20 Beautiful Words I Wish Existed In English

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Matthew Payne

1. Age-otori (Japanese): To look worse after a haircut. Is it just me or does this happen more often than it should?

2. Cafune (Brazilian Portuguese): As if Brazilians were not seductive enough, they would come up with a word for “tenderly running your fingers through your lover’s hair.” How romantic!

3. Chingada (Mexican Spanish): A hellish, imaginary, faraway place where you send all those who annoy you. If only this place existed, right?

4. Estrenar (Spanish): The experience of wearing something for the first time. This is one of the best feelings when you are a fashionista.

5. Fernweh (German): That feeling you get of homesickness for a place you’ve never traveled or ventured to. It is similar to wanderlust; however, the difference is that wanderlust is a yearning to visit all those places rather than that distinct feeling of homesickness for them.

6. Forelsket (Norwegian/Danish): The intense almost unreal feeling that comes with the beginning of love; when you start to fall in love. Catching feelings is a dangerous endeavor.

7. Gigil (Filipino): The urge to pinch or squeeze something that is irresistibly cute. In this case scenario, all I can imagine is a room full of puppies.

8. Gjensynsglede (Norwegian): The joy of meeting up with someone you haven’t seen in a long time. There’s no better than seeing a familiar face after years of being apart.

9. Goya (Urdu): This refers to the transporting suspension of disbelief that happens when fantasy is so realistic that it temporarily becomes reality. It is usually associated with good, powerful storytelling.

10.  Hygge (Danish): The warm feeling you get while enjoying the company of great friends and all life has to offer. I feel this way every time my friends and I reunite.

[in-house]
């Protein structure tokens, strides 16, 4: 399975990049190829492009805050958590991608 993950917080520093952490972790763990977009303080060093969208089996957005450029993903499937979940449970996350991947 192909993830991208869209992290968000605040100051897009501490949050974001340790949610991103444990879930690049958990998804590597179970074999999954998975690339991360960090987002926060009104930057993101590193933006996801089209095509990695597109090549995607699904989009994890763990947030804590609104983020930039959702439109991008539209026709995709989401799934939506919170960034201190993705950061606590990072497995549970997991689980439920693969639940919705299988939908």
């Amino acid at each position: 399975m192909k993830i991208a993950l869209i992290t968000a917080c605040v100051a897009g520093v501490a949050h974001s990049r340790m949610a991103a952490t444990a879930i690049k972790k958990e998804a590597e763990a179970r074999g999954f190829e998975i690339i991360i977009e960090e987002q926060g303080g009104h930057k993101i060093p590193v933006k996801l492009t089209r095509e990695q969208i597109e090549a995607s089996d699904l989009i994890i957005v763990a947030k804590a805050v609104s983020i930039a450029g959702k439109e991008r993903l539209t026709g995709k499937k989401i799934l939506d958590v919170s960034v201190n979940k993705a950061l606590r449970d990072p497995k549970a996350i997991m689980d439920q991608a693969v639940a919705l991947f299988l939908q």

11. Iktsuarpok (Inuit): That feeling of anticipation when you’re waiting for someone to show up outside of your house and you keep checking to see if they’ve arrived yet. Every time I hear this word, I image a little puppy sitting in the windowsill waiting for its owner.

12. Jaksaa (Finnish): A lack of enthusiasm to do something. This is that moment when you realize the weekend is over and you have work in the morning.

13. Kilig (Tagalog): That sudden feeling of bliss you get when something romantic or idealistic occurs.

14. L’esprit de l’escalier (French): A witty remark thought of too late, on the way home. It’s that clever comment you wish you had said earlier.

15. Mamihlapinatapai  (Yaghan language of Tierra del Fuego): This describes that special look shared between two people, when both are wishing that the other would do something that they both want, but neither want to do it. Why do human beings have to complicated things?

16. Odnoliub (Russian ): Someone who has only one love in his or her life, or someone who is capable of loving only one at a time. Do these people still exist?

17. Razljubit (Russian): The feeling you have for someone you once loved.

18. Sisu (Finnish): Strength of will, determination, and perseverance in the face of adversity.

19. Tima (Icelandic): Not being ready to spend time or money on a specific thing, even though you may be able to afford it. This is how I feel when I have to pay my bills.

20. Yugen (Japanese): A deep awareness of the universe that triggers feelings too profound and mysterious for words. TC mark

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Image Credit: Matthew Payne